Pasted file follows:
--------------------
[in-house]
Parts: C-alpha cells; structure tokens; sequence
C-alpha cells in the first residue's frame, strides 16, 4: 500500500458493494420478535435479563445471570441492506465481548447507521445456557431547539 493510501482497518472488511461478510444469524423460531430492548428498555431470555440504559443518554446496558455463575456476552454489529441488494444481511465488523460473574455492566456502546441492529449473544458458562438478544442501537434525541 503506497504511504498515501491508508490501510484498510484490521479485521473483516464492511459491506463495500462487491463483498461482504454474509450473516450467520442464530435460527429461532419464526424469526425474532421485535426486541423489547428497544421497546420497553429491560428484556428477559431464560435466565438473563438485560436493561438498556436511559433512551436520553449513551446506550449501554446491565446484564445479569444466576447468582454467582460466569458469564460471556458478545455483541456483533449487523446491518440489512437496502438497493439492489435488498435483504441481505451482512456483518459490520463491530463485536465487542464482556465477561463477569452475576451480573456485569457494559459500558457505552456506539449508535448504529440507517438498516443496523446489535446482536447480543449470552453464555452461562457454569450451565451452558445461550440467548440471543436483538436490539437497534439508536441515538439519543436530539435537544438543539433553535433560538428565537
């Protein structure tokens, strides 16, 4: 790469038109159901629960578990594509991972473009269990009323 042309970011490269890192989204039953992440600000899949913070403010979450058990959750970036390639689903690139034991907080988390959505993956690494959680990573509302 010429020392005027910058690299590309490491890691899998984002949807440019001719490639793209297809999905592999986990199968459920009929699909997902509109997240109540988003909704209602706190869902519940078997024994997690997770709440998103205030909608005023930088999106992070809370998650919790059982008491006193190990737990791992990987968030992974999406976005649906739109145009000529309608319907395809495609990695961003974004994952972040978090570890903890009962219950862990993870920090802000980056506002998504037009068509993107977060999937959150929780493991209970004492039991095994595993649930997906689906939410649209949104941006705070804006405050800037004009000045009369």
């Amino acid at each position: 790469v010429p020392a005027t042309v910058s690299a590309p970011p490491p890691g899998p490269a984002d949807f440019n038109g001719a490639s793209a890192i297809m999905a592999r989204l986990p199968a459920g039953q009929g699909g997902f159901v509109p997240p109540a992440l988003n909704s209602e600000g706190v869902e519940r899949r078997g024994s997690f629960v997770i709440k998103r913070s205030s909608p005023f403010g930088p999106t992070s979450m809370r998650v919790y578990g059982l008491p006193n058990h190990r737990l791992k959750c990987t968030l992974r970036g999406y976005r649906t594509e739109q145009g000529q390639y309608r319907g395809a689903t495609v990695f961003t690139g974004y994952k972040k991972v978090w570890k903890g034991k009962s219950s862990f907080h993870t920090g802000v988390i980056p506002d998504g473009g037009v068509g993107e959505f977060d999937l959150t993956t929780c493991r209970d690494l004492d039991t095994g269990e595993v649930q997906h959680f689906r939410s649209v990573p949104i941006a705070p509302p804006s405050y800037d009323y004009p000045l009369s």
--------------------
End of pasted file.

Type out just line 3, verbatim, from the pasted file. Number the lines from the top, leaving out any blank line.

C-alpha cells in the first residue's frame, strides 16, 4: 500500500458493494420478535435479563445471570441492506465481548447507521445456557431547539 493510501482497518472488511461478510444469524423460531430492548428498555431470555440504559443518554446496558455463575456476552454489529441488494444481511465488523460473574455492566456502546441492529449473544458458562438478544442501537434525541 503506497504511504498515501491508508490501510484498510484490521479485521473483516464492511459491506463495500462487491463483498461482504454474509450473516450467520442464530435460527429461532419464526424469526425474532421485535426486541423489547428497544421497546420497553429491560428484556428477559431464560435466565438473563438485560436493561438498556436511559433512551436520553449513551446506550449501554446491565446484564445479569444466576447468582454467582460466569458469564460471556458478545455483541456483533449487523446491518440489512437496502438497493439492489435488498435483504441481505451482512456483518459490520463491530463485536465487542464482556465477561463477569452475576451480573456485569457494559459500558457505552456506539449508535448504529440507517438498516443496523446489535446482536447480543449470552453464555452461562457454569450451565451452558445461550440467548440471543436483538436490539437497534439508536441515538439519543436530539435537544438543539433553535433560538428565537